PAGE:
(1) The Legislature finds that the number and percentage of elderly offenders in the Florida prison system are increasing and will continue to increase for the foreseeable future. The current cost to incarcerate elderly offenders is approximately three times the cost of incarceration of younger inmates. Alternatives to the current approaches to housing, programming, and treating the medical needs of elderly offenders, which may reduce the overall costs associated with this segment of the prison population, must be explored and implemented.
(2) The department shall establish and operate geriatric facilities or geriatric dorms within a facility for generally healthy elderly offenders who can perform general work appropriate for their physical and mental condition.
(a) In order to decrease long-term medical costs to the state, a preventive fitness/wellness program and diet specifically designed to maintain the mental and physical health of elderly offenders shall be developed and implemented. In developing the program, the department shall give consideration to preventive medical care for the elderly which shall include, but not be limited to, maintenance of bone density, all aspects of cardiovascular health, lung capacity, mental alertness, and orientation. Existing policies and procedures shall be reexamined and altered to encourage offenders to adopt a more healthy lifestyle and maximize their level of functioning. The program components shall be modified as data and experience are received that measure the relative success of the program components previously implemented.
(b) Consideration must be given to redirecting resources as a method of offsetting increased medical costs. Elderly offenders are not likely to reenter society as a part of the workforce, and programming resources would be better spent in activities to keep the elderly offenders healthy, alert, and oriented. Limited or restricted programming or activities for elderly offenders will increase the daily cost of institutional and health care, and programming opportunities adequate to reduce the cost of care will be provided. Programming shall include, but not be limited to, recreation, education, and counseling that is needs-specific to elderly offenders. Institutional staff shall be specifically trained to effectively supervise elderly offenders and to detect physical or mental changes that warrant medical attention before more serious problems develop.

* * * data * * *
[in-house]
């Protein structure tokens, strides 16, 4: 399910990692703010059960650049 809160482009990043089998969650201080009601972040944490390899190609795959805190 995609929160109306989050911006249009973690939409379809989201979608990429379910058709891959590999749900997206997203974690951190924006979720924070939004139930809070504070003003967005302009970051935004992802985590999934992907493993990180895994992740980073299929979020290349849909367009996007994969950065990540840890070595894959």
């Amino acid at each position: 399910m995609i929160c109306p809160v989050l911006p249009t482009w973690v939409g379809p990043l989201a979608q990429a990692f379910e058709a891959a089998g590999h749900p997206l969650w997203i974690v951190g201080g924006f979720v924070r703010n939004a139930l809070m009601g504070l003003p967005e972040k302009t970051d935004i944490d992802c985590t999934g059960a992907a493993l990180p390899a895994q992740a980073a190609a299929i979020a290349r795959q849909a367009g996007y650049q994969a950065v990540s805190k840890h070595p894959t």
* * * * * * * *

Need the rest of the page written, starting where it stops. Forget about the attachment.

(3) The department shall adopt rules that specify which elderly offenders shall be eligible to be housed at the geriatric correctional facilities or dorms.
(4) While developing the criteria for eligibility, the department shall use the information in existing offender databases to determine the number of offenders who would be eligible. The Legislature directs the department to consider a broad range of elderly offenders for the department’s geriatric facilities or dorms who have good disciplinary records and a medical grade that will permit them to perform meaningful work activities, including participation in an appropriate correctional work program (PRIDE) facility, if available.
(5) The department shall also submit a study based on existing offenders that projects the number of existing offenders who will qualify under the rules. An appendix to the study shall identify the specific offenders who qualify.